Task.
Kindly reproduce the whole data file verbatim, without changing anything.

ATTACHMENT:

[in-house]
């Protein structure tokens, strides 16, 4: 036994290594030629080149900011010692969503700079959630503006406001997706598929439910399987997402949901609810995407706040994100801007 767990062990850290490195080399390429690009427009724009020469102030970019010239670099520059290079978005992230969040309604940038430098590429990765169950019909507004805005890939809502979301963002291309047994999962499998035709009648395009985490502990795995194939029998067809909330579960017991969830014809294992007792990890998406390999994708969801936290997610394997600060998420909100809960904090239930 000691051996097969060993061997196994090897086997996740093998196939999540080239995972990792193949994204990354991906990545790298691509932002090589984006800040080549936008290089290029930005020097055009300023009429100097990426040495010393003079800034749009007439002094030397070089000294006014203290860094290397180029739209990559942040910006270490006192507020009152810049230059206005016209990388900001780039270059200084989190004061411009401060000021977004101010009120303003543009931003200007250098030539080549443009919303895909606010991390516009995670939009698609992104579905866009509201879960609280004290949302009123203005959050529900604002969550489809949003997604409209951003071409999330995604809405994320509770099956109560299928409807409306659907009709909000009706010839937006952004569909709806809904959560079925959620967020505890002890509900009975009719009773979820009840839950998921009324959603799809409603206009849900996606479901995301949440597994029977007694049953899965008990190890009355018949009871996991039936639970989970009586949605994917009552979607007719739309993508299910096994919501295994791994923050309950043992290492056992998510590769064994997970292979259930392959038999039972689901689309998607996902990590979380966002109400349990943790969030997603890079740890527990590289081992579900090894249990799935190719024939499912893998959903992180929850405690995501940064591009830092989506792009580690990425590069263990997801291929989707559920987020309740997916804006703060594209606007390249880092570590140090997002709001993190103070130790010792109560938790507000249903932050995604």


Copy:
[in-house]
């Protein structure tokens, strides 16, 4: 036994290594030629080149900011010692969503700079959630503006406001997706598929439910399987997402949901609810995407706040994100801007 767990062990850290490195080399390429690009427009724009020469102030970019010239670099520059290079978005992230969040309604940038430098590429990765169950019909507004805005890939809502979301963002291309047994999962499998035709009648395009985490502990795995194939029998067809909330579960017991969830014809294992007792990890998406390999994708969801936290997610394997600060998420909100809960904090239930 000691051996097969060993061997196994090897086997996740093998196939999540080239995972990792193949994204990354991906990545790298691509932002090589984006800040080549936008290089290029930005020097055009300023009429100097990426040495010393003079800034749009007439002094030397070089000294006014203290860094290397180029739209990559942040910006270490006192507020009152810049230059206005016209990388900001780039270059200084989190004061411009401060000021977004101010009120303003543009931003200007250098030539080549443009919303895909606010991390516009995670939009698609992104579905866009509201879960609280004290949302009123203005959050529900604002969550489809949003997604409209951003071409999330995604809405994320509770099956109560299928409807409306659907009709909000009706010839937006952004569909709806809904959560079925959620967020505890002890509900009975009719009773979820009840839950998921009324959603799809409603206009849900996606479901995301949440597994029977007694049953899965008990190890009355018949009871996991039936639970989970009586949605994917009552979607007719739309993508299910096994919501295994791994923050309950043992290492056992998510590769064994997970292979259930392959038999039972689901689309998607996902990590979380966002109400349990943790969030997603890079740890527990590289081992579900090894249990799935190719024939499912893998959903992180929850405690995501940064591009830092989506792009580690990425590069263990997801291929989707559920987020309740997916804006703060594209606007390249880092570590140090997002709001993190103070130790010792109560938790507000249903932050995604």